Long-term research funding ‘essential’, say European universities

EUA says Brussels must stop dipping into Horizon Europe budget to fund other short-term priorities

December 8, 2023
The West Bar development in Sheffield city centre
Source: iStock

The European University Association has called for “sufficient and sustainable” research and innovation funding at both the European and national levels in order to “support deeper, long-term science”.

In a new publication on the research and innovation agenda, the EUA highlights “championing a well-designed and sustainable R&I system” as one of three priorities, alongside maximising the societal impact of university research and nurturing diverse, collaborative cultures.

Research budgets are too often influenced by short-term political cycles, the umbrella body says, noting that, in times of crisis, political leaders are inclined towards prioritising applied research and innovation at the expense of basic research.

“Research funding is often targeted when money is needed somewhere else,” EUA policy analyst Kamila Kozirog told Times Higher Education. Citing global crises including the Covid pandemic, geopolitical tensions, inflation and public debt, she continued: “We see that the governments shift focus towards meeting the immediate consequences of these crises, including, for example, immediate financial commitments, and this is unfortunately often at the expense of long-term investment, including in research and innovation.

“What we tried to achieve with this agenda was to show that such shifts in budget, shifting away from research funding, would have wide-ranging consequences. This will provoke a long-term negative impact on the European scientific, societal and economic landscape.”

In recent years, Ms Kozirog noted, new initiatives including the European Chips Act, the European Union’s Space Strategy for Security and Defence, and the Strategic Technologies for Europe Platform (Step) have tapped into the budget for the European Union’s current framework programme, Horizon Europe.

“We’re adding too many priorities and we are basically diluting the budgets,” she said.

Stephane Berghmans, the EUA’s director of research and innovation, told THE: “If you want to add new political priorities, well, find new money, and don’t come and take it out of the framework programme.”

Next year’s European elections could strongly influence the development of the successor to Horizon Europe, Dr Berghmans said, particularly if the results were to reflect the growing populism across the continent.

Europe’s populist shift was “undermining trust in science”, he said, adding: “Politicians who make those decisions about budgets are elected by people. If those people don’t think that science is important, that’s not going to be a big priority on the political agendas of those who make the decisions. It’s as simple as that. It’s an uphill battle.”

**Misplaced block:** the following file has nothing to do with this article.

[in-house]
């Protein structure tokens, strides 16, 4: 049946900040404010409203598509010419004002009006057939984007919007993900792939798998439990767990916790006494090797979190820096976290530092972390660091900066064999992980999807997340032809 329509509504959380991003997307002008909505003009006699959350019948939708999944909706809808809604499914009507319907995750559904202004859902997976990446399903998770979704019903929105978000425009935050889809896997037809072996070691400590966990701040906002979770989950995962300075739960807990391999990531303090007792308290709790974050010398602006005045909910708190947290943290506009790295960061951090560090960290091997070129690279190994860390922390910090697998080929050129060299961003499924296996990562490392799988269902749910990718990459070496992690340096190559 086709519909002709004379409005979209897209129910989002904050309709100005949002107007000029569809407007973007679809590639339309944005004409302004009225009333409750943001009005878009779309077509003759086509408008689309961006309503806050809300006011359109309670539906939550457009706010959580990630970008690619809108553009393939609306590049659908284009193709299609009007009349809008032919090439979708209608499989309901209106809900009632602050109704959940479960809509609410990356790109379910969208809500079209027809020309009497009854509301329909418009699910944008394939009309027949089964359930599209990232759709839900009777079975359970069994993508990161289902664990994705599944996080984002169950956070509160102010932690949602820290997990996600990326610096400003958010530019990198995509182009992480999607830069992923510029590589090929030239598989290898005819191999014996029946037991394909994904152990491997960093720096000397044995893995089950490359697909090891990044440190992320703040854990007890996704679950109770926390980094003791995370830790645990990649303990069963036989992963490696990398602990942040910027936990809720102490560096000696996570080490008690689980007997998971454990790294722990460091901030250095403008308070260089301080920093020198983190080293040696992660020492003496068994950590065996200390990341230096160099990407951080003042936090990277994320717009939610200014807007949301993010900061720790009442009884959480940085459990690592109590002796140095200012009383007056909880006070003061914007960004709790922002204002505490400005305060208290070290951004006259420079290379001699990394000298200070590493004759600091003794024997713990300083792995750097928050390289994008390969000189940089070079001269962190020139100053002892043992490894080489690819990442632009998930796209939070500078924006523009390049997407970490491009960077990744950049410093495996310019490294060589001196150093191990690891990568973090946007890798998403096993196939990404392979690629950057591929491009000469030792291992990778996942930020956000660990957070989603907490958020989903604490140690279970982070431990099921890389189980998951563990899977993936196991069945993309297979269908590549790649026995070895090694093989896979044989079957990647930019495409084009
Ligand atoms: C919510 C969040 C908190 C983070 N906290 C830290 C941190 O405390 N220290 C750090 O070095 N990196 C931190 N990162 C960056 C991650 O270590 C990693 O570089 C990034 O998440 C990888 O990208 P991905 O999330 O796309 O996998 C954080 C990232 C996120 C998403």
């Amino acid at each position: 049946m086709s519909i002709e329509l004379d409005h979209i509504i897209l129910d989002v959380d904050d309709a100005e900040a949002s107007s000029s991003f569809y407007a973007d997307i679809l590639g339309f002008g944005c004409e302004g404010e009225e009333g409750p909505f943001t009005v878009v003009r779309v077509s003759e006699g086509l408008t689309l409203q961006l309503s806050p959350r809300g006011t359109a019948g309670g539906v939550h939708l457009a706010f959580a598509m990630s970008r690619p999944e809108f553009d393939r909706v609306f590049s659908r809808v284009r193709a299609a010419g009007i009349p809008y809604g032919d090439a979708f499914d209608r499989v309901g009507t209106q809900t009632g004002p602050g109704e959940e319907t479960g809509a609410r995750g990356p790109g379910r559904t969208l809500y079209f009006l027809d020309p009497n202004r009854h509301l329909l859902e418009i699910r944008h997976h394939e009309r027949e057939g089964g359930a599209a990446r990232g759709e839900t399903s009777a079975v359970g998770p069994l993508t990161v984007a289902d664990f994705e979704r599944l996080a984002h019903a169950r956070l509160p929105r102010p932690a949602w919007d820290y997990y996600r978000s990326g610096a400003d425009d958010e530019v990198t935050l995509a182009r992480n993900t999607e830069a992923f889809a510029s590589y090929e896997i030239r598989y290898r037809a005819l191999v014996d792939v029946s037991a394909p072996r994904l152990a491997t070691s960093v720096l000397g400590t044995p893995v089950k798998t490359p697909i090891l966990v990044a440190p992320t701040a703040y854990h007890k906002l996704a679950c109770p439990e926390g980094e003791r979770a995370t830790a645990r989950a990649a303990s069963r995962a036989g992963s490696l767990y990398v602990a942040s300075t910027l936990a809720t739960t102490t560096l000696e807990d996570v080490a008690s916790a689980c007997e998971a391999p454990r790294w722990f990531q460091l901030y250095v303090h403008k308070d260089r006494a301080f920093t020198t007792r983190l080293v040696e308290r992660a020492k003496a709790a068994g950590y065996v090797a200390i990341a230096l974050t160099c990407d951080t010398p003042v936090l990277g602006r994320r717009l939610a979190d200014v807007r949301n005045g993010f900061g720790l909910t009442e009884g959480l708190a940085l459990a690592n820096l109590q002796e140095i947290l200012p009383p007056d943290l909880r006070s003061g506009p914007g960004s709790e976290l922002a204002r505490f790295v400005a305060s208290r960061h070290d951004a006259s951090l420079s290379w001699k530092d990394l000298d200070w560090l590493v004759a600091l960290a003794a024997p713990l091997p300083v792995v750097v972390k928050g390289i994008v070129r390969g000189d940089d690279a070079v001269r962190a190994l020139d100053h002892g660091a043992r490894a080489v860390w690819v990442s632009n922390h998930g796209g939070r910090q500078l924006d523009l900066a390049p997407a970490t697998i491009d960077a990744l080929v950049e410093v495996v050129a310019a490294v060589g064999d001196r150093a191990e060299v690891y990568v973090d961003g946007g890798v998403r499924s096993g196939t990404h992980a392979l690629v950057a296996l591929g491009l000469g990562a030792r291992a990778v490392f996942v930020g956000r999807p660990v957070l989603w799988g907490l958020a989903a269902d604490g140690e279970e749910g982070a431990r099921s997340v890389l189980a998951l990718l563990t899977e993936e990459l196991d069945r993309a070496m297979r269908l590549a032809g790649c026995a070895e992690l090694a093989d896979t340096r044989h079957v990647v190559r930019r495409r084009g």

Public opinion could also result in an overemphasis on applied over basic research, Ms Kozirog said. “Society usually tends to support research and innovation that could have some visible outcomes within a short timeframe. The problem we see today is that society is reluctant to invest public money in basic research, simply because you need many years to see the results of this work.”  

The EUA is one of a string of university groups to stress the importance of funding basic research, with several issuing position papers earlier this year after the European Commission launched a public consultation on EU research and innovation framework programmes. The Guild of European Research-Intensive Universities cautioned against a focus on technology readiness levels (TRLs), stating that “a discovery in a collaborative project focusing on basic research…can be more ground-breaking than the results of applied research projects”.

The Young European Research Universities Network (YERUN) makes similar points. “Investing in today’s basic research is the best guarantee to have the means to develop intellectual and technical tools to tackle current as well as future challenges,” the network has argued. “The practice of earmarking funding for policy-driven research should remain circumscribed and should not be developed at the expense of funding for blue-sky and basic research.”

“Even when it comes to applied research, what we are arguing is that we need to go beyond technology readiness level,” Dr Berghmans said. “The total impact of research is too often not considered enough. If we think back to the pandemic, for example, it’s not just the fact that vaccines were developed – [we also learned] about behaviours of people, understanding why people react a certain way, why they don’t want to be vaccinated.

“All that is too often not taken into account.”


Register to continue

Why register?

  • Registration is free and only takes a moment
  • Once registered, you can read 3 articles a month
  • Sign up for our newsletter
Please Login or Register to read this article.

Related articles